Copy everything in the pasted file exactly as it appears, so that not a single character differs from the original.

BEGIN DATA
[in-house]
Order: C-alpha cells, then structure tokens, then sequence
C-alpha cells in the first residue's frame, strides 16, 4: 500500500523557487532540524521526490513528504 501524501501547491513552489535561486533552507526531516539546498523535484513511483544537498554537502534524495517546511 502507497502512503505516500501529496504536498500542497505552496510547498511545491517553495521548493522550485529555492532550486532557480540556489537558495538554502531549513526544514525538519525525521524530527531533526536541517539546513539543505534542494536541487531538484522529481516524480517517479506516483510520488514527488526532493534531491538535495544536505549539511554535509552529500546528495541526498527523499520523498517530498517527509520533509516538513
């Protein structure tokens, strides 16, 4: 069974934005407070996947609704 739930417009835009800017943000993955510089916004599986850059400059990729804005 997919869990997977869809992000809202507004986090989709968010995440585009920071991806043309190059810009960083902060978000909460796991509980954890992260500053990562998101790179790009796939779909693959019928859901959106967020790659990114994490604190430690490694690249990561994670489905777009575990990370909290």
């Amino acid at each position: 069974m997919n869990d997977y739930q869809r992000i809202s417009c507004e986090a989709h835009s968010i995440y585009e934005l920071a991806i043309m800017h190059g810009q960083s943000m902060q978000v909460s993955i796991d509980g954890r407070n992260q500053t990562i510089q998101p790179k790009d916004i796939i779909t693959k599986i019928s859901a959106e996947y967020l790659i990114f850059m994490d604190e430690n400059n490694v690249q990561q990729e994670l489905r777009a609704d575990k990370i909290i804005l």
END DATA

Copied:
[in-house]
Order: C-alpha cells, then structure tokens, then sequence
C-alpha cells in the first residue's frame, strides 16, 4: 500500500523557487532540524521526490513528504 501524501501547491513552489535561486533552507526531516539546498523535484513511483544537498554537502534524495517546511 502507497502512503505516500501529496504536498500542497505552496510547498511545491517553495521548493522550485529555492532550486532557480540556489537558495538554502531549513526544514525538519525525521524530527531533526536541517539546513539543505534542494536541487531538484522529481516524480517517479506516483510520488514527488526532493534531491538535495544536505549539511554535509552529500546528495541526498527523499520523498517530498517527509520533509516538513
């Protein structure tokens, strides 16, 4: 069974934005407070996947609704 739930417009835009800017943000993955510089916004599986850059400059990729804005 997919869990997977869809992000809202507004986090989709968010995440585009920071991806043309190059810009960083902060978000909460796991509980954890992260500053990562998101790179790009796939779909693959019928859901959106967020790659990114994490604190430690490694690249990561994670489905777009575990990370909290």
């Amino acid at each position: 069974m997919n869990d997977y739930q869809r992000i809202s417009c507004e986090a989709h835009s968010i995440y585009e934005l920071a991806i043309m800017h190059g810009q960083s943000m902060q978000v909460s993955i796991d509980g954890r407070n992260q500053t990562i510089q998101p790179k790009d916004i796939i779909t693959k599986i019928s859901a959106e996947y967020l790659i990114f850059m994490d604190e430690n400059n490694v690249q990561q990729e994670l489905r777009a609704d575990k990370i909290i804005l």